"Shit Happens"

Mon Feb 2 22:12:41 UTC 2004

        Westlaw is slightly earlier, with this 12/6/87 article from the St. Petersburg Times:  >>The stickers that irk Banjanin are the same ones that surf shop salespeople say are most popular: "S--- Happens," a scatological sigh only recently surpassed by "How's My Driving? Call 1-800-EAT-S---" <<

        I recall seeing the "Shit Happens" bumper stickers in Boston and Cambridge in the mid-1980s.  There were other bumper stickers in the same style, the only one of which I now recall is "Take It Easy."  Perhaps somewhat surprisingly, I believe these were intended to be motivational messages for those in recovery from substance abuse.  Doubtless not everyone with a "Shit Happens" bumper sticker was in recovery.  A 5/9/88 article from the Boston Globe provides more detail:

        >>MALDEN -  In the Sober Camel bookstore, the unmentionables are kept behind the counter. No, not Playboy or Penthouse.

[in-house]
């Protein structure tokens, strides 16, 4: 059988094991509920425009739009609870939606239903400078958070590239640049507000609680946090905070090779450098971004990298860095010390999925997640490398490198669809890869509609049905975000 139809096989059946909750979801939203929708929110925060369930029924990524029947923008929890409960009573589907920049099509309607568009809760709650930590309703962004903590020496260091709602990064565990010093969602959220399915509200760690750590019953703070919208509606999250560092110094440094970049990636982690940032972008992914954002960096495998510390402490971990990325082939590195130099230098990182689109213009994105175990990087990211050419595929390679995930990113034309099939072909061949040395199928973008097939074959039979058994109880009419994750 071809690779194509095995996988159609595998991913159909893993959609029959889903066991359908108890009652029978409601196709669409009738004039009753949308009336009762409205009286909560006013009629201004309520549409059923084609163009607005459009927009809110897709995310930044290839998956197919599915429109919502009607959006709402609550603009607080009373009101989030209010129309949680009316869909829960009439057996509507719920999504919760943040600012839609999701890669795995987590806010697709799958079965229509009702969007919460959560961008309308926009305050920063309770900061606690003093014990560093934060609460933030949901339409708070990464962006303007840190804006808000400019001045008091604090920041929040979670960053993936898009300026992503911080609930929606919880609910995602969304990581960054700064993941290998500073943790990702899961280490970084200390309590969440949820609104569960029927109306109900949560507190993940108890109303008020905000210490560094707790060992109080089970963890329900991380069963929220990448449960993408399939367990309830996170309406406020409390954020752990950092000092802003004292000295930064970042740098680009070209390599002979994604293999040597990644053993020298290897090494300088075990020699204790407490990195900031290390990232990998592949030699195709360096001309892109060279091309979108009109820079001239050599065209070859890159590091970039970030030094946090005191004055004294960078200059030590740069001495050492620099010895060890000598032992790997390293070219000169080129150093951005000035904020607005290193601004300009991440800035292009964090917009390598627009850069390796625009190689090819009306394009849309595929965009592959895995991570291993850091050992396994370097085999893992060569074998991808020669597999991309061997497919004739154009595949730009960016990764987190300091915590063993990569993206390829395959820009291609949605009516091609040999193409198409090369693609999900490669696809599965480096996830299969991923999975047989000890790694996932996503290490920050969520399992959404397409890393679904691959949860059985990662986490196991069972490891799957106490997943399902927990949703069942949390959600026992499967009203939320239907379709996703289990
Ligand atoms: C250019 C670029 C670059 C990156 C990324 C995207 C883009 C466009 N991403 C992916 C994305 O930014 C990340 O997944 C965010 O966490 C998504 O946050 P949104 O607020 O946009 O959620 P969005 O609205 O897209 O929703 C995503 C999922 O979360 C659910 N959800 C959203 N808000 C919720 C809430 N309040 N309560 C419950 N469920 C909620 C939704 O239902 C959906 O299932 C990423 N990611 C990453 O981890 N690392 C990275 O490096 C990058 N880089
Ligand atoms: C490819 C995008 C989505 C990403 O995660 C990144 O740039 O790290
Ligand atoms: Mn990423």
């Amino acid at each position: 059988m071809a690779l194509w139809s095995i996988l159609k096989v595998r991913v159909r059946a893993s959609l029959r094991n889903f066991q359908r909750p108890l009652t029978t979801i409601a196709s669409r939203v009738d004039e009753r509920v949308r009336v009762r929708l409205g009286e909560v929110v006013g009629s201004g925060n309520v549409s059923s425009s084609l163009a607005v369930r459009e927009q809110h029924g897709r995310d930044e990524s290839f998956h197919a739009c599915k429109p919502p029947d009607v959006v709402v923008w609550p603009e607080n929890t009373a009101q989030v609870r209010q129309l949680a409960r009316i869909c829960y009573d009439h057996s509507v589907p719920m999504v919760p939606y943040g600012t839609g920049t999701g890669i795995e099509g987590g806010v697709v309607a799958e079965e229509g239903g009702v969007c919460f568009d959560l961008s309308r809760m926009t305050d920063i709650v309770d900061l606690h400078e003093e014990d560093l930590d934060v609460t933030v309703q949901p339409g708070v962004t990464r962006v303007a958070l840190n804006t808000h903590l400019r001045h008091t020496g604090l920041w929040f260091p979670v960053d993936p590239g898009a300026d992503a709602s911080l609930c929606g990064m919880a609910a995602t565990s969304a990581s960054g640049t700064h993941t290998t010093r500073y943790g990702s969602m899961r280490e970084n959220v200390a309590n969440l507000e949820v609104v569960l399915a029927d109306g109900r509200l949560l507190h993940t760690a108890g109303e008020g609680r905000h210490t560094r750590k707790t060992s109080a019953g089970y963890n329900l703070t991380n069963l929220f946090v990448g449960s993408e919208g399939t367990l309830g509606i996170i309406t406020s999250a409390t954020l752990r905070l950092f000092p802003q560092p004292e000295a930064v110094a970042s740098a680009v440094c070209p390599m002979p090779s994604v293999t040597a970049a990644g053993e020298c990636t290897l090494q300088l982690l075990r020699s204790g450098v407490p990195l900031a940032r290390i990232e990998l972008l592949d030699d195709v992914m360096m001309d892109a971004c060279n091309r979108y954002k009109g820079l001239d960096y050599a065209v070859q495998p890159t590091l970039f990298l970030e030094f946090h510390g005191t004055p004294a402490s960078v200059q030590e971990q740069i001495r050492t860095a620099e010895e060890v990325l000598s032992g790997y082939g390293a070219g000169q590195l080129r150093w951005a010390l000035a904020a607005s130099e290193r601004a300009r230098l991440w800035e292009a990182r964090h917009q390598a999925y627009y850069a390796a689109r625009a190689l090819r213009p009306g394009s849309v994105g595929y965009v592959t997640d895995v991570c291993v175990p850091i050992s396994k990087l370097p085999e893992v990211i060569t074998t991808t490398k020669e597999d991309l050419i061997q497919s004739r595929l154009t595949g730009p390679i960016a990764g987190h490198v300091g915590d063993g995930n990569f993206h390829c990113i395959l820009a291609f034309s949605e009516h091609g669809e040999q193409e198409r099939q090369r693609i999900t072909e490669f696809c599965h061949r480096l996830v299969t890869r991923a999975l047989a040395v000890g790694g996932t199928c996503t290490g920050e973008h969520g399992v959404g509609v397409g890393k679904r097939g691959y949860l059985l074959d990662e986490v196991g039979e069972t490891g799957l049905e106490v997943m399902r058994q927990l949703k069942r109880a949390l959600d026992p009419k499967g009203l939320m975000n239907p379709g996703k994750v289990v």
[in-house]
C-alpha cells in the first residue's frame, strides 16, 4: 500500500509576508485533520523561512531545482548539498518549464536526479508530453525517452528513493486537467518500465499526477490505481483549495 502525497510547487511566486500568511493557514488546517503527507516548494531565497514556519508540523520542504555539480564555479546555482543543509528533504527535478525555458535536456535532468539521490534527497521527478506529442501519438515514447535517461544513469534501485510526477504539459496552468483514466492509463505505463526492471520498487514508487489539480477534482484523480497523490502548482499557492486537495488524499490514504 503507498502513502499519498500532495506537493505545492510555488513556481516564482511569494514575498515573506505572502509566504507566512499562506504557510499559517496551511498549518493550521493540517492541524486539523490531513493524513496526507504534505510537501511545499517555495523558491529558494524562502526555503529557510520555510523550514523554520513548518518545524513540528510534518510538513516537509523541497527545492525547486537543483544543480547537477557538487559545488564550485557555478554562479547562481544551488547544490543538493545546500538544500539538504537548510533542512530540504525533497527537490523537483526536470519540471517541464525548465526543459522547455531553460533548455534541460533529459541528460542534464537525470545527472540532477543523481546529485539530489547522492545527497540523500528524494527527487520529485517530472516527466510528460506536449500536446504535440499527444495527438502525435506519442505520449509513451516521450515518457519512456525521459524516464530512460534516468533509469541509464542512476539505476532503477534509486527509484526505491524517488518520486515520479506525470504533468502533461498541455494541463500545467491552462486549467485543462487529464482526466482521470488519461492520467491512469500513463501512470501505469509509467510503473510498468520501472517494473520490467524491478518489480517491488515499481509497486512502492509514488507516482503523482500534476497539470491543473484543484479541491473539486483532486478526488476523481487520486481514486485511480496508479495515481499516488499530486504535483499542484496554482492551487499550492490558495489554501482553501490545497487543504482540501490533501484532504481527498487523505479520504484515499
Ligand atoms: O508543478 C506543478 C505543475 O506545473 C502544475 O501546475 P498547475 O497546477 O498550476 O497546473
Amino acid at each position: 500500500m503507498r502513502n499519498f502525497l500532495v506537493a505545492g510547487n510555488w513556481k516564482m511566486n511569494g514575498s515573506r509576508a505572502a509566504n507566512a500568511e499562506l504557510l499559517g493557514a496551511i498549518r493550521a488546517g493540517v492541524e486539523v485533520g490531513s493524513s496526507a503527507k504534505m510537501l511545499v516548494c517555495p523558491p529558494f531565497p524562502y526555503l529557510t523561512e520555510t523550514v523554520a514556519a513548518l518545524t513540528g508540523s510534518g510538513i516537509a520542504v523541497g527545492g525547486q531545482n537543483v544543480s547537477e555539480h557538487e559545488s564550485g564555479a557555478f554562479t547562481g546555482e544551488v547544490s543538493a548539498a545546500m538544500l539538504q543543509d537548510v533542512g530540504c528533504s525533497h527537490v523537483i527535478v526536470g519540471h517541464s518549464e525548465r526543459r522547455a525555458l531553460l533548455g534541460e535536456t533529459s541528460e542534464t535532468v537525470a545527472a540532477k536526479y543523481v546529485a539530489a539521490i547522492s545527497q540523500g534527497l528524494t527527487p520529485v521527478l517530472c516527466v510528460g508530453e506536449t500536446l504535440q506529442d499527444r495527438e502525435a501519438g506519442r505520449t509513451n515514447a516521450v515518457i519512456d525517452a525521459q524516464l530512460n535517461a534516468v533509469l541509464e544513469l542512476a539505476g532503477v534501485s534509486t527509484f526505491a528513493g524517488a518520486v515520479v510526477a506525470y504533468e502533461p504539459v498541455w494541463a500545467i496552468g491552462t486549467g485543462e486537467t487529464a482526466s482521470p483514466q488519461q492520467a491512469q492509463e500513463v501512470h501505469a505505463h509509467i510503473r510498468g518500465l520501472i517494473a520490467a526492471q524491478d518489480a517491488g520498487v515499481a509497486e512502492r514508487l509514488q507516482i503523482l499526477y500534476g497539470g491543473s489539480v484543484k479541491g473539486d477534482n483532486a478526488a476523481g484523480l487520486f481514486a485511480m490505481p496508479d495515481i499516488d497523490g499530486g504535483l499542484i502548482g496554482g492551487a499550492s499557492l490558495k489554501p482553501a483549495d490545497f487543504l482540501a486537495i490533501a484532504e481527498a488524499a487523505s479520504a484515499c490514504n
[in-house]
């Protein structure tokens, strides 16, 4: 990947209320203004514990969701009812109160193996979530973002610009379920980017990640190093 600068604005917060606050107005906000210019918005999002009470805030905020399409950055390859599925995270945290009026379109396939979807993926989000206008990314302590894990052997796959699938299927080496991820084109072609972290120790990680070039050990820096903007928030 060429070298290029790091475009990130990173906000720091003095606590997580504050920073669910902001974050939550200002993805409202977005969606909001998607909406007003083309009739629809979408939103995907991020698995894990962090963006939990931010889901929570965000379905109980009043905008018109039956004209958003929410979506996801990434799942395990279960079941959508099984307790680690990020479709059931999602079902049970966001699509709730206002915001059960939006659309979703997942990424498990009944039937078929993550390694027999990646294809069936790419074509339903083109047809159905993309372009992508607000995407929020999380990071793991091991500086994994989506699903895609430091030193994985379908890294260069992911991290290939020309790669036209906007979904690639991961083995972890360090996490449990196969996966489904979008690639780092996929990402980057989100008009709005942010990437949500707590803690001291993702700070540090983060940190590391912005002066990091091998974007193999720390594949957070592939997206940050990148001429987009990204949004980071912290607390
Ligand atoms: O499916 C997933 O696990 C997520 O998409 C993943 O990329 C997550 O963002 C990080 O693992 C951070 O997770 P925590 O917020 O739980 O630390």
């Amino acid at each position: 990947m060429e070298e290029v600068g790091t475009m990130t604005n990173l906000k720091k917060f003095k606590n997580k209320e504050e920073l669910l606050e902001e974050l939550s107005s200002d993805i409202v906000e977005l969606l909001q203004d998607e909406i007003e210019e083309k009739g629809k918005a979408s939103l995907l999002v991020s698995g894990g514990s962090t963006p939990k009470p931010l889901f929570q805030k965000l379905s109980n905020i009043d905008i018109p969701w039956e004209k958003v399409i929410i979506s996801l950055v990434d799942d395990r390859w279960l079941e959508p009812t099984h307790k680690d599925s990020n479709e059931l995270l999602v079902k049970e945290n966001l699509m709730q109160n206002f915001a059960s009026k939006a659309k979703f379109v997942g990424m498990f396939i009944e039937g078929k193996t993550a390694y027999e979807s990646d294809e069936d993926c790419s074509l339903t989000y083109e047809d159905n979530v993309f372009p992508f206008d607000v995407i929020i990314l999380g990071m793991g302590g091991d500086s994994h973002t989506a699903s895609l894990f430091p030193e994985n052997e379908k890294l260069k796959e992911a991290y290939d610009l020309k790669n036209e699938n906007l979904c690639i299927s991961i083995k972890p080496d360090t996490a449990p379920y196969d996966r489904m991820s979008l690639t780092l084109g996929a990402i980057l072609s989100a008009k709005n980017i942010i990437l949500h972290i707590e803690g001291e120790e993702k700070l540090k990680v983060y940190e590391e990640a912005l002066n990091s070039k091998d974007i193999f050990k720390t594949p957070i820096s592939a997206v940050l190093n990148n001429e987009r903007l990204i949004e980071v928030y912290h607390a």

Rather, bumper stickers that say, simply, "S--- happens," although the stickers spell it out. They are by far the raciest thing in inventory.

     They're also a big seller. For into the Sober Camel come people to whom the "S" word has indeed happened: chronic overeaters, drug and alcohol abusers and those who have been through the looking glass in other ways.

    The Sober Camel was opened two months ago by Kevin Doherty and Allen Gallant, recovering alcoholics and drug addicts. They started with self-help books and have expanded into greeting cards, gifts, hats, tapes and crystals, all dealing with the same issue: clean up your act. <<

        I don't know if the proprietors of the Sober Camel designed their own bumper stickers (in which case they would have used a pre-existing catch-phrase) or obtained them from a supplier who may or may not have originated the phrase.

John Baker

-----Original Message-----
From: Fred Shapiro [mailto:fred.shapiro at YALE.EDU]
Sent: Friday, January 30, 2004 6:37 PM
Subject: "Shit Happens"

The earliest hit on Nexis for "shit happens" is Washington Post, 8 June
1988, referring to a bumper sticker.  There is some slightly earlier
evidence on Google groups.

Can anyone shed any other light on the early history of this expression?
Jesse, what is the earliest evidence in the HDAS files? the OED files?

Fred Shapiro

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